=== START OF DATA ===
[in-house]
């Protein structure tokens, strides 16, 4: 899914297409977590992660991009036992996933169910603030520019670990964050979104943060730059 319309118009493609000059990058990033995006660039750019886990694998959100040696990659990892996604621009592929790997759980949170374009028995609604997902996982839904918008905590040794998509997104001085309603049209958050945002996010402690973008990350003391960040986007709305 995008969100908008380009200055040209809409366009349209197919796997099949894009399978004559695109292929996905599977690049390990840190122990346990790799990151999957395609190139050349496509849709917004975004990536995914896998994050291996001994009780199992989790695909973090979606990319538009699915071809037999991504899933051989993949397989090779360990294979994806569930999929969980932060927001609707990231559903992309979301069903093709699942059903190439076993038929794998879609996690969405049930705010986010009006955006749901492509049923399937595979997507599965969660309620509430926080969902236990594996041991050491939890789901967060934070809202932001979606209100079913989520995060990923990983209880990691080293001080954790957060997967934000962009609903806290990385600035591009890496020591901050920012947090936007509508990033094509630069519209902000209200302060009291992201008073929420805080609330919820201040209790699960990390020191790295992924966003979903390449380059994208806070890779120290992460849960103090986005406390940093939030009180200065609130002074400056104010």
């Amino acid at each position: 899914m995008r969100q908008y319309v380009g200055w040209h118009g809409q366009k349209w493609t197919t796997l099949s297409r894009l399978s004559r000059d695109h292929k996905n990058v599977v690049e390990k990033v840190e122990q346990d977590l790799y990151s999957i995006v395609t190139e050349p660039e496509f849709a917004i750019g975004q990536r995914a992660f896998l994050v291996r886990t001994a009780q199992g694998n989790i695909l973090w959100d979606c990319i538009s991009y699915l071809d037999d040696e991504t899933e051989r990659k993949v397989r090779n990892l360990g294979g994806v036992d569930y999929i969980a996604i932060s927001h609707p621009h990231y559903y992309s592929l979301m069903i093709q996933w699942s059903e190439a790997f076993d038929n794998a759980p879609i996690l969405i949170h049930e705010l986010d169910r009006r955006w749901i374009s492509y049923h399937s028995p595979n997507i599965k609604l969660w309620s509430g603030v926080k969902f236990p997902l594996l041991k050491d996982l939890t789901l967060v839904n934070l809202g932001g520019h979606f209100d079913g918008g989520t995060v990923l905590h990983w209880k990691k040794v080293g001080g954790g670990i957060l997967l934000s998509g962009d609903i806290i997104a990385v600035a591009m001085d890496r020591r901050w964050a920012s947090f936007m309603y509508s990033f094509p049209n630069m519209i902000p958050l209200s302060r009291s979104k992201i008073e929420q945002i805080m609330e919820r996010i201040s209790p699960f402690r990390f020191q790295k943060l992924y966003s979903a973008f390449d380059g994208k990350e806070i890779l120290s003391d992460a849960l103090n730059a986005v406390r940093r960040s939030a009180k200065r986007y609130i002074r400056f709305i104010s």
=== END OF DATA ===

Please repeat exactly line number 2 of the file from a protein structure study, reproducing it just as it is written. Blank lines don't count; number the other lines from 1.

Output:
């Protein structure tokens, strides 16, 4: 899914297409977590992660991009036992996933169910603030520019670990964050979104943060730059 319309118009493609000059990058990033995006660039750019886990694998959100040696990659990892996604621009592929790997759980949170374009028995609604997902996982839904918008905590040794998509997104001085309603049209958050945002996010402690973008990350003391960040986007709305 995008969100908008380009200055040209809409366009349209197919796997099949894009399978004559695109292929996905599977690049390990840190122990346990790799990151999957395609190139050349496509849709917004975004990536995914896998994050291996001994009780199992989790695909973090979606990319538009699915071809037999991504899933051989993949397989090779360990294979994806569930999929969980932060927001609707990231559903992309979301069903093709699942059903190439076993038929794998879609996690969405049930705010986010009006955006749901492509049923399937595979997507599965969660309620509430926080969902236990594996041991050491939890789901967060934070809202932001979606209100079913989520995060990923990983209880990691080293001080954790957060997967934000962009609903806290990385600035591009890496020591901050920012947090936007509508990033094509630069519209902000209200302060009291992201008073929420805080609330919820201040209790699960990390020191790295992924966003979903390449380059994208806070890779120290992460849960103090986005406390940093939030009180200065609130002074400056104010």